For his third feature length effort, director Tom Gustafson has made the ambitious decision to adapt acclaimed off-Broadway musical Hello Again for the big screen. Michael John LaChiusa’s rapturously received stage production details several different romantic encounters, across a 100 year period, all linked together via thematically recurring details in the lyrics and dialogue between the different partners. With variations on each character archetype linking through the ages, leading us to different periods of time on a whim, the story relies on the strength of the songs to guide the viewer along.
The story of the film is ten loosely connected romantic vignettes, spanning an entire century, with a range of different characters and period appropriate musical numbers in each New York set encounter. All characters are named after their professions or personalities, existing as romantic archetypes that get dissected through each musical number; from the soldier returning from war in the 40’s (Nolan Gerard Funk) and quickly falling in to a complicated relationship with a waitress (Jenna Ushkowitz), to the relationship between a married woman and an inexperienced younger man (Al Calderon and Rumer Willis) that’s affected by his impotence, the concept of romance is explored through several very different angles. As the film progresses, we are eventually introduced to a brief gay romance in the late seventies, between a writer and a younger man (played by Cheyenne Jackson and Tyler Blackburn, respectively).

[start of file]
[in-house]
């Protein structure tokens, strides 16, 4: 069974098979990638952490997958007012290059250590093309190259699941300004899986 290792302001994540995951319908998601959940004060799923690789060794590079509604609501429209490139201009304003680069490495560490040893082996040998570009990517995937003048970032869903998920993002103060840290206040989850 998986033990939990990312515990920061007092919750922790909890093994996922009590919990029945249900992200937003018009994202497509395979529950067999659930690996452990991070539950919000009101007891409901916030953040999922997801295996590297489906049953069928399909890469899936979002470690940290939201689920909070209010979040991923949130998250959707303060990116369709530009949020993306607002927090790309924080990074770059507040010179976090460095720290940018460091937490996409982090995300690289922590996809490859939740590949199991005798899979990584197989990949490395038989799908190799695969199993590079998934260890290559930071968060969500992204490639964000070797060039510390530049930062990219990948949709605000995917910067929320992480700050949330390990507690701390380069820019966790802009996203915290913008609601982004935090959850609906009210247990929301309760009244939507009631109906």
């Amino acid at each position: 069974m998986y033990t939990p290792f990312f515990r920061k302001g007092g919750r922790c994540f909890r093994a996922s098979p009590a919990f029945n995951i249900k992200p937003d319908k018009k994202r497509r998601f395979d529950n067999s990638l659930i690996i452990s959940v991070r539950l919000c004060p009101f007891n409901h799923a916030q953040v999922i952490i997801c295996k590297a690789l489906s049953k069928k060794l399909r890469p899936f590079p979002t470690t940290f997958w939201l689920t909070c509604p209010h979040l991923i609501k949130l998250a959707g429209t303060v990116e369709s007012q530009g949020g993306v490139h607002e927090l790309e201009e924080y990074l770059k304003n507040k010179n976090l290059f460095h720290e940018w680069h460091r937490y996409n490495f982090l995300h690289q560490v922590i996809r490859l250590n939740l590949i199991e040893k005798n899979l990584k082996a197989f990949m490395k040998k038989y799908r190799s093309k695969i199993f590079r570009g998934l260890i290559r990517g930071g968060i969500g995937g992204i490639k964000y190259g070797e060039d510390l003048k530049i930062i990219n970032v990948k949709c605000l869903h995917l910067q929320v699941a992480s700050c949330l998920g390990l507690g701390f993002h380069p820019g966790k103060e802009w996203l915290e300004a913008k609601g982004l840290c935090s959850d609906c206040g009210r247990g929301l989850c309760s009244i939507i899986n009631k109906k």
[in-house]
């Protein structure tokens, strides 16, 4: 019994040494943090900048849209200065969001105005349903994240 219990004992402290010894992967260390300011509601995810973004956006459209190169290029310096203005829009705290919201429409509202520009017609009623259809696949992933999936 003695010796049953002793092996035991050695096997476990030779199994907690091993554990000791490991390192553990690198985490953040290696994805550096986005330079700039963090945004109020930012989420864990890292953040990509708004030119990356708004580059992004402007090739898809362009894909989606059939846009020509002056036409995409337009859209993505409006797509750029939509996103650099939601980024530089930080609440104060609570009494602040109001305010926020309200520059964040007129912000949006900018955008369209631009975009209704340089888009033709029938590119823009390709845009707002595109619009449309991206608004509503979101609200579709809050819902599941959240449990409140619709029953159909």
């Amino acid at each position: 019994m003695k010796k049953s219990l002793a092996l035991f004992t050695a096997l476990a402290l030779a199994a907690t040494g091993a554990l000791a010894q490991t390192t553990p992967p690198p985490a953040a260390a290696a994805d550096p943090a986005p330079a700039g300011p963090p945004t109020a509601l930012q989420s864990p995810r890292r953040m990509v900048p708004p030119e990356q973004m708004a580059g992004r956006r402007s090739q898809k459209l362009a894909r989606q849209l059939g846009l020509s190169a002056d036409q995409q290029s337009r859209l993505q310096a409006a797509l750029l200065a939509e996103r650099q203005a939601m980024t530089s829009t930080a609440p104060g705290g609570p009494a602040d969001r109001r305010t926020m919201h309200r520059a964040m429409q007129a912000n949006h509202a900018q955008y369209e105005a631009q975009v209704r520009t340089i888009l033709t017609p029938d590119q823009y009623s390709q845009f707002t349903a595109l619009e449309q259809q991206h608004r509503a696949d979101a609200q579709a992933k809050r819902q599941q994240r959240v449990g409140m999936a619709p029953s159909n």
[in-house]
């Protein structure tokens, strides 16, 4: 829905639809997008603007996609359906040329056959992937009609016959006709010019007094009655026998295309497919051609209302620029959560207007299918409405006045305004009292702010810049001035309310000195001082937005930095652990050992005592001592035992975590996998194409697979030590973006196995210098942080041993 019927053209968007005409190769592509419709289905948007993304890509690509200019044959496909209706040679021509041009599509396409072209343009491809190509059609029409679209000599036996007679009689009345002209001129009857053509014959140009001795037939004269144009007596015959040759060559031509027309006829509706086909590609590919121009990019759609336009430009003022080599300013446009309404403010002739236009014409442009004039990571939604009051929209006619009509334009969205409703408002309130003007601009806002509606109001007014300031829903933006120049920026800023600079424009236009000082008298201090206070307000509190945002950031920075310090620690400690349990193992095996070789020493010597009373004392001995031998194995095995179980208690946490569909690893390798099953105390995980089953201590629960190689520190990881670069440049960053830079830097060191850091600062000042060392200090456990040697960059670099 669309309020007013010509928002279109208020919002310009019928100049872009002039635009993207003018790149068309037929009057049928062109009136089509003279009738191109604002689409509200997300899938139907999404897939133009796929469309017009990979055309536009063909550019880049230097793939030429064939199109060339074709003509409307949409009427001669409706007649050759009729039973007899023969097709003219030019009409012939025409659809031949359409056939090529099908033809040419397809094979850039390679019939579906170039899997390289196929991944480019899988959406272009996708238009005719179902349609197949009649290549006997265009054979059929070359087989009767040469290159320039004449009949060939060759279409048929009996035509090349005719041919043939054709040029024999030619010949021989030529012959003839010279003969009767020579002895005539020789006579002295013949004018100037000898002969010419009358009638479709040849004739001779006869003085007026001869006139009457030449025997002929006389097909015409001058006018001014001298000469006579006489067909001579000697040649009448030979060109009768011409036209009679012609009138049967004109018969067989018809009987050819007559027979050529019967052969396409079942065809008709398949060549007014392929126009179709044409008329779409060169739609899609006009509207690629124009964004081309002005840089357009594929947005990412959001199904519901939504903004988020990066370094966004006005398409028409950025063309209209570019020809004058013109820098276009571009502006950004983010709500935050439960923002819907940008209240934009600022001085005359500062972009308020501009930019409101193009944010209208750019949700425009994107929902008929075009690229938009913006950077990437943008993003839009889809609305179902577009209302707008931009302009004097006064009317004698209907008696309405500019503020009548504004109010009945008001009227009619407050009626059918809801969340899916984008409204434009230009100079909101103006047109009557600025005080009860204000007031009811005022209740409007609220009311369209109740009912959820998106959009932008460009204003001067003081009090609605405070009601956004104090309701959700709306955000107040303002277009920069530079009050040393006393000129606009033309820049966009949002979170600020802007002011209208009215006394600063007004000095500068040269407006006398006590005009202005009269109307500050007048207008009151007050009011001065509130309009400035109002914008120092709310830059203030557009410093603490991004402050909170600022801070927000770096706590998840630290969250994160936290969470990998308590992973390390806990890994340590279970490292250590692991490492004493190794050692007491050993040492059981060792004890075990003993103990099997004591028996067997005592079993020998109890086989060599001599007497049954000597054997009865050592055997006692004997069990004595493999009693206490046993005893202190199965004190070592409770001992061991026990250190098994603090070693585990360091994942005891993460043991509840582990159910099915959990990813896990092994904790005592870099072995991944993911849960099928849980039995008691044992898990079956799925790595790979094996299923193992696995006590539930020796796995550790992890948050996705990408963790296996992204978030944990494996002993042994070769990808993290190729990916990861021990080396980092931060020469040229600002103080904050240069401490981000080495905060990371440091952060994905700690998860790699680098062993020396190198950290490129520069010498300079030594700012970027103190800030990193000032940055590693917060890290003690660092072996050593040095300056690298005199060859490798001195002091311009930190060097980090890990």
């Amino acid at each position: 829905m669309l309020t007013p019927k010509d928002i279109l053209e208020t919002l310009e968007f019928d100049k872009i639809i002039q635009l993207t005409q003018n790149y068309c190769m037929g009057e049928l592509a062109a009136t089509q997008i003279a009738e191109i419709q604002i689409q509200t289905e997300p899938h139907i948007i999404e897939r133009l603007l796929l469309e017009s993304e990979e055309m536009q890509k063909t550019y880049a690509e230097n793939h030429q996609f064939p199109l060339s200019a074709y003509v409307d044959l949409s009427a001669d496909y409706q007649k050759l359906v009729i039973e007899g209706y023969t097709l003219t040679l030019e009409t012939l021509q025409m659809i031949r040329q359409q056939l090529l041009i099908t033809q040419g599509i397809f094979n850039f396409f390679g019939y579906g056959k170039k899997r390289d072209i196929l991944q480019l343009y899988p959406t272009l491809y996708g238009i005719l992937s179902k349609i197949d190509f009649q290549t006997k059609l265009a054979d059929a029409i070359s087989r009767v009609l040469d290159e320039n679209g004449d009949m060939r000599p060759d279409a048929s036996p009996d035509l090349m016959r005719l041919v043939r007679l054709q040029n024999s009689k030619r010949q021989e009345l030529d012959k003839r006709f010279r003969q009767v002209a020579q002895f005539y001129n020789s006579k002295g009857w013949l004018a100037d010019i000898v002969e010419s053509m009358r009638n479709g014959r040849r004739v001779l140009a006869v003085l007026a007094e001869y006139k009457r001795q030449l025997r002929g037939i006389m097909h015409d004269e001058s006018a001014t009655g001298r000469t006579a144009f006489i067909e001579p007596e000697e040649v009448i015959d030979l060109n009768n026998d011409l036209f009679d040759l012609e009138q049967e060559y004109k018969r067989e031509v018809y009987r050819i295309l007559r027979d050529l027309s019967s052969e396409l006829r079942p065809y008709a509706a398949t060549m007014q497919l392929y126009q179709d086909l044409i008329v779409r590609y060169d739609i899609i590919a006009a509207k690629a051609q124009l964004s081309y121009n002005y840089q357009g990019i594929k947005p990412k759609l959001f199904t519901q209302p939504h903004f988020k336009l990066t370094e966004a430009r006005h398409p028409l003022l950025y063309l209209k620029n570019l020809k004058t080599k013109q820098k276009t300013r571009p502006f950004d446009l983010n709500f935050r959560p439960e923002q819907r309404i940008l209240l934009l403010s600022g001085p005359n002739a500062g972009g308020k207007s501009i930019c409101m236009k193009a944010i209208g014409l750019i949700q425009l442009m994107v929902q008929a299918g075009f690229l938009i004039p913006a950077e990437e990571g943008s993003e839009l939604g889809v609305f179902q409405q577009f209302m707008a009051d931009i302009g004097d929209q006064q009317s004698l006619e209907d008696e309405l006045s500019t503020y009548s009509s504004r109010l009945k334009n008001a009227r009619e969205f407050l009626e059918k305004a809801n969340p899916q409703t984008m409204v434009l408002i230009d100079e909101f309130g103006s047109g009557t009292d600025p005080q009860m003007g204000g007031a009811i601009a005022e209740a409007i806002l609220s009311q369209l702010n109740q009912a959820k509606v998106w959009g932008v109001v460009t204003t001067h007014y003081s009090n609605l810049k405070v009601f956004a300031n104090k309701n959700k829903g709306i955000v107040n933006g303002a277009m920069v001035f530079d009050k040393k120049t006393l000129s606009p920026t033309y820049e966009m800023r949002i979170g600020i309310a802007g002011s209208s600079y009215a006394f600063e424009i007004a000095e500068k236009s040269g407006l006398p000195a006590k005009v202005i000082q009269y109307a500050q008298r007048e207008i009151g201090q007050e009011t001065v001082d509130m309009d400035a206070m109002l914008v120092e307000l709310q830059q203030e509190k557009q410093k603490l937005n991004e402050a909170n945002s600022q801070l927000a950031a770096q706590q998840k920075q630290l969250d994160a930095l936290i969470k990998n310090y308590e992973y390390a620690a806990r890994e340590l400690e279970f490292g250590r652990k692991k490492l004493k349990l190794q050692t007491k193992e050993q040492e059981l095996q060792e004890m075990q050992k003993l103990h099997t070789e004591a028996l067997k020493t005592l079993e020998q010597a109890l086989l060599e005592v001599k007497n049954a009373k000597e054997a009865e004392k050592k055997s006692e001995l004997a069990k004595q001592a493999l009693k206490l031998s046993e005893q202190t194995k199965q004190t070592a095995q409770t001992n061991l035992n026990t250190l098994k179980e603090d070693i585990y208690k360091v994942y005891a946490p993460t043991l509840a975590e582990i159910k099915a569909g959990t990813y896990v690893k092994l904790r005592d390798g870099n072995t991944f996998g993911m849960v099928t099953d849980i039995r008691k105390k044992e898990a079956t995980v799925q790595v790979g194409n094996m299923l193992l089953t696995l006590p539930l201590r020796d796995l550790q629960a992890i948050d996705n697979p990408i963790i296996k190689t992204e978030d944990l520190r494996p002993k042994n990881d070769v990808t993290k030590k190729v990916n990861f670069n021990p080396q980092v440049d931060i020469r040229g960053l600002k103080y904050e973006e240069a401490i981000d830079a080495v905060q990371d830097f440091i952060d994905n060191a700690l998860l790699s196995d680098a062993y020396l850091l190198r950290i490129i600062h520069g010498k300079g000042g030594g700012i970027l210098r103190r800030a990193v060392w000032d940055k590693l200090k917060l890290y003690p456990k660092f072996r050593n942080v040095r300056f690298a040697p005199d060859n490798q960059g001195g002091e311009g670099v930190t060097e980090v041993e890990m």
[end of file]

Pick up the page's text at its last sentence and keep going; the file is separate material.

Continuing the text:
Updated from the original 1994 stage production, we now have songs in various traditional styles representative of the different historical periods – from forties jazz, to seventies disco and early 2000’s auto-tuned dance pop, Gustafson has attempted to stay as authentic as possible when documenting the musical trends across each different era. He also manages to give each period setting a unique style; from mimicking the aesthetics of silent cinema during the twenties set sequences, to 16mm home videos in the seventies and overly stylised euro-pop videos in recent years, care and attention has been put in to the way the film looks and sounds.
LaChiusa’s original stage play was itself based on an earlier stage production – 1920’s play La Ronde, which drew controversy at the time due to its blunt depiction of sexual encounters shared between members of different social classes. Hello Again doesn’t have the same political commentary, but Gustafson does aim to show the pain that is caused in fleeting (and often secret) love affairs, and the changing face of society to a point of acceptance. The film may be a barrage of scenes linked only by themes, but the director’s exploration of relationships is central throughout the entire film.
Hello Again is a unique musical, both on stage and on screen. This film adaptation helps make the project realise its initial lofty ambitions, while staying true to the spirit of the original stage production.